By Trevor Jones
If you are familiar with me, you probably know that I have a somewhat unhealthy obsession with Wes Anderson.
But my obsession is justified, as Anderson has proved to become one of the most acclaimed writer/directors in Hollywood. Ever since the 90s, when he released cult indie classics such as Rushmore and Bottle Rocket, Anderson has been perfecting his signature craft as his most recent film, The Grand Budapest Hotel, snagged four out of the nine Oscar nominations it received.
Personally, I think the cinematography in Wes Anderson’s films is the most distinct feature of his trademarked style. Anderson and his go-to cinematographer, Robert D. Yeoman, (DP on every Anderson feature-film except Fantastic Mr. Fox), have an arsenal of techniques used in each film. Their most popular style is the use of a flat composition, meaning that every subject is directly in front of the camera, so the use of awkward camera angles in a Wes Anderson film is almost nonexistent. The use of flat composition in the cinematography contributes to the use of symmetry and rule of thirds. There are literally hundreds of examples of these techniques in Anderson’s films, but I don’t want to sift through Netflix taking screenshots for hours. Another signature style of Anderson/Yeoman is the use of tracking shots, a method that involves mounting the camera on a dolly (a device used in filmmaking/television that allows camera to produce smooth, horizontal movement). If you pay attention, you can notice that these techniques have been more incorporated into Anderson’s work throughout his career (watch a clip from Rushmore and then compare it to The Grand Budapest Hotel. You will see the difference).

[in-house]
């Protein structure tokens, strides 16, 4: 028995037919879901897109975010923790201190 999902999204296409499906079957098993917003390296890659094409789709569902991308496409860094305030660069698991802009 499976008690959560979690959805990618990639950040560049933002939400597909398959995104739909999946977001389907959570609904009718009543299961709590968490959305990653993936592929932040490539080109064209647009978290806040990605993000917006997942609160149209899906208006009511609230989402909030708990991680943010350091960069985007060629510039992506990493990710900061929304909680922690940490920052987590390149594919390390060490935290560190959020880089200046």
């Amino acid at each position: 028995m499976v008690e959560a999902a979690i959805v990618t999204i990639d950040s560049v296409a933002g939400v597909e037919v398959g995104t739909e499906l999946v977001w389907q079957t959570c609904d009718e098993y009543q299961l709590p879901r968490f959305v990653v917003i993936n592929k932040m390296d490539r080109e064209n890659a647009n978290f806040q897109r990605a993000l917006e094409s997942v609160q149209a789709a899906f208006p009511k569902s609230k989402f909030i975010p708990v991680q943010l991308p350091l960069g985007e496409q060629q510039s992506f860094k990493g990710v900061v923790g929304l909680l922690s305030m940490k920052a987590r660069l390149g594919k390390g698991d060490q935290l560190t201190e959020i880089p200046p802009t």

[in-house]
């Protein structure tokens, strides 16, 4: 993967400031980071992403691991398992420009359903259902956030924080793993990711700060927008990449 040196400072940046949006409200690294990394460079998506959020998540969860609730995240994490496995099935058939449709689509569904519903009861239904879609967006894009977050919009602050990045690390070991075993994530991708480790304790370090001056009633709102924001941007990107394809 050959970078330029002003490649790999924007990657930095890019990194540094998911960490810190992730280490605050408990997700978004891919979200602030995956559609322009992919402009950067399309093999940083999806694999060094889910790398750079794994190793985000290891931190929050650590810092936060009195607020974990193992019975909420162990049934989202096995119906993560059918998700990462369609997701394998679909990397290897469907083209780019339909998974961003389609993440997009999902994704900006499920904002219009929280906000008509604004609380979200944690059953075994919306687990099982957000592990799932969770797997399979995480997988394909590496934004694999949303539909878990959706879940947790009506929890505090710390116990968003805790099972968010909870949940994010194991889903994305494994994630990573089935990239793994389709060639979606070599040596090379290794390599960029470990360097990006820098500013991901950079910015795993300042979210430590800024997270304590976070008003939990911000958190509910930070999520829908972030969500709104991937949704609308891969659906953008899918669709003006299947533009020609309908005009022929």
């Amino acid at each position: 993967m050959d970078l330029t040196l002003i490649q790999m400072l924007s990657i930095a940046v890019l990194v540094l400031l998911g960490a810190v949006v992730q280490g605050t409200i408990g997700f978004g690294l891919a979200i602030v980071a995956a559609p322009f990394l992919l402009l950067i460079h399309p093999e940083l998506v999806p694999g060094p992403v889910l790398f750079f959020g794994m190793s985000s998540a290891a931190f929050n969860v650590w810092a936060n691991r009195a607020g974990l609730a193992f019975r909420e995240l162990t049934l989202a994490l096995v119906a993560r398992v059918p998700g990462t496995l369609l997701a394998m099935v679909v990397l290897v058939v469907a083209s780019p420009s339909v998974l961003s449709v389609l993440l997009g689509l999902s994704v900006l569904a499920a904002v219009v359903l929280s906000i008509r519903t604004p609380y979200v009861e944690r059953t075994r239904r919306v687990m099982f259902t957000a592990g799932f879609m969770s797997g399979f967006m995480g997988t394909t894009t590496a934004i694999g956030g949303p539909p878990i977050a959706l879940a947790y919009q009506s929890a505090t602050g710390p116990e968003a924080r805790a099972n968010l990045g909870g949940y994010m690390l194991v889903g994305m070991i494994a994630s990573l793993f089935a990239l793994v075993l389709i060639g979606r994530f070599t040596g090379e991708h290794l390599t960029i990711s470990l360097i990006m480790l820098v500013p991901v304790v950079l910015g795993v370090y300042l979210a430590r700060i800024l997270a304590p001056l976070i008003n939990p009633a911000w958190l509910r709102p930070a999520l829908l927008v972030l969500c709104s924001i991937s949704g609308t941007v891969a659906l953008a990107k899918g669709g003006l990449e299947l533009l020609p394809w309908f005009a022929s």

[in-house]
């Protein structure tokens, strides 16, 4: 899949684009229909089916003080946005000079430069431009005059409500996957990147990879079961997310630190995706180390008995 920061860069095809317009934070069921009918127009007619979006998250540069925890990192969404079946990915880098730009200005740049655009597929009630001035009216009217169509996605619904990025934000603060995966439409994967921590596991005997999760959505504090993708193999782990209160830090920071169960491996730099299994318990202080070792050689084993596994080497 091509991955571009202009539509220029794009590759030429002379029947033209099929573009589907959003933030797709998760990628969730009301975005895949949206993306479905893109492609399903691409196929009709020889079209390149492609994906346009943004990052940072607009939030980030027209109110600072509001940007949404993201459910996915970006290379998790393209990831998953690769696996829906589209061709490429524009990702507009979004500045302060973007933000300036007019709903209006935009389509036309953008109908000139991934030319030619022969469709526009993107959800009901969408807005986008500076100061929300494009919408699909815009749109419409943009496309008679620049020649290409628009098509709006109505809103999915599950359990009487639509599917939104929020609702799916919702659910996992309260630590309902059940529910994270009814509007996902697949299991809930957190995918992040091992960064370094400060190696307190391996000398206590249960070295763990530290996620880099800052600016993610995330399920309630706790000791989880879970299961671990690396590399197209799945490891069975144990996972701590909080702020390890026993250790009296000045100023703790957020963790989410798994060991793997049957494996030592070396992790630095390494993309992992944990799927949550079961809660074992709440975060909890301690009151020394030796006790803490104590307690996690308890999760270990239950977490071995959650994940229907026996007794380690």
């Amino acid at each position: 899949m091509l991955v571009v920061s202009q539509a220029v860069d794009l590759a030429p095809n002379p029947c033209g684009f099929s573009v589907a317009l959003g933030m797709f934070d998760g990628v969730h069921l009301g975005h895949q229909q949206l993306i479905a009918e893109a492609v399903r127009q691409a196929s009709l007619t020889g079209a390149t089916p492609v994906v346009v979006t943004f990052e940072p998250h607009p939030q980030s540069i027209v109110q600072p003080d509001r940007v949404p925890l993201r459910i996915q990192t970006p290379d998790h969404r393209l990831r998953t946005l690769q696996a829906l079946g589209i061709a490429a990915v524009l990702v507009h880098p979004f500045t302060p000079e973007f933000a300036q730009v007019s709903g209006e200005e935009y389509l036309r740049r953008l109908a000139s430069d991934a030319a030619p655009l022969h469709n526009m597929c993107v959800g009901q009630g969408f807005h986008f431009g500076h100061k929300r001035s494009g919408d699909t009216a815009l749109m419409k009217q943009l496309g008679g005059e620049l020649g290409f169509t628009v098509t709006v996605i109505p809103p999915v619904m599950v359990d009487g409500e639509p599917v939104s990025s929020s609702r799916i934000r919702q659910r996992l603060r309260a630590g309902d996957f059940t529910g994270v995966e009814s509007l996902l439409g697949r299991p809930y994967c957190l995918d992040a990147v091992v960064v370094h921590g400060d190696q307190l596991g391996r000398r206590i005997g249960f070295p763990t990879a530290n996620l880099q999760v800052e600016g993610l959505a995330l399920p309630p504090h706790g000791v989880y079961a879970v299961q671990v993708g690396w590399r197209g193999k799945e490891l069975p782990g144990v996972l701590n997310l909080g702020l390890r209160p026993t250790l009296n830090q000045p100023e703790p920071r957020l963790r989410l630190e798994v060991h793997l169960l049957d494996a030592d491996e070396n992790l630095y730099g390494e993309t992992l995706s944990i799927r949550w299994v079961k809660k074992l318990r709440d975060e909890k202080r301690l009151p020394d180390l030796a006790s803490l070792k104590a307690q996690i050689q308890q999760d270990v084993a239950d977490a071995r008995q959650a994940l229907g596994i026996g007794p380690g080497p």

Still from Moonrise Kingdom (2012)
Coloring films is one of the most important processes that give a film its unique aesthetic (ie green tones in The Matrix). Wes Anderson makes excellent use of this aspect of film as many of his projects rely on color grading to provide their distinct aura. For example, tones of pink, purple, and red are present in almost every shot in The Grand Budapest Hotel, and in Moonrise Kingdom, the majority of the film is washed in a warm yellow color palette that reminds you of the hues of autumn. Anderson’s attention to color is also present the brilliant production designs, as almost every prop and costume matches with the hue of the film. The Grand Budapest Hotel is full of props and costumes that beautifully coexist in the film’s palette.
Stills from The Grand Budapest Hotel (2013)
Throughout Anderson’s career, he has managed to attract many of the same excellent actors to his films. Bill Murray, Anjelica Huston, Owen and Luke Wilson, Jason Schwartzman, Adrien Brody, and Willem Dafoe have all starred in several Anderson projects. And it seems that Anderson is still adding to his roster adding actors to his inventory, as Edward Norton and Tilda Swinton, both actors in Moonrise Kingdom and The Grand Budapest Hotel, are going to star in his anticipated stop-motion film Isle of Dogs.
Hopefully I have informed you of Wes Anderson’s signature craft through this small guide. If you are a cinephile like me, I encourage you to watch all of Anderson’s films to see how brilliant the man really is.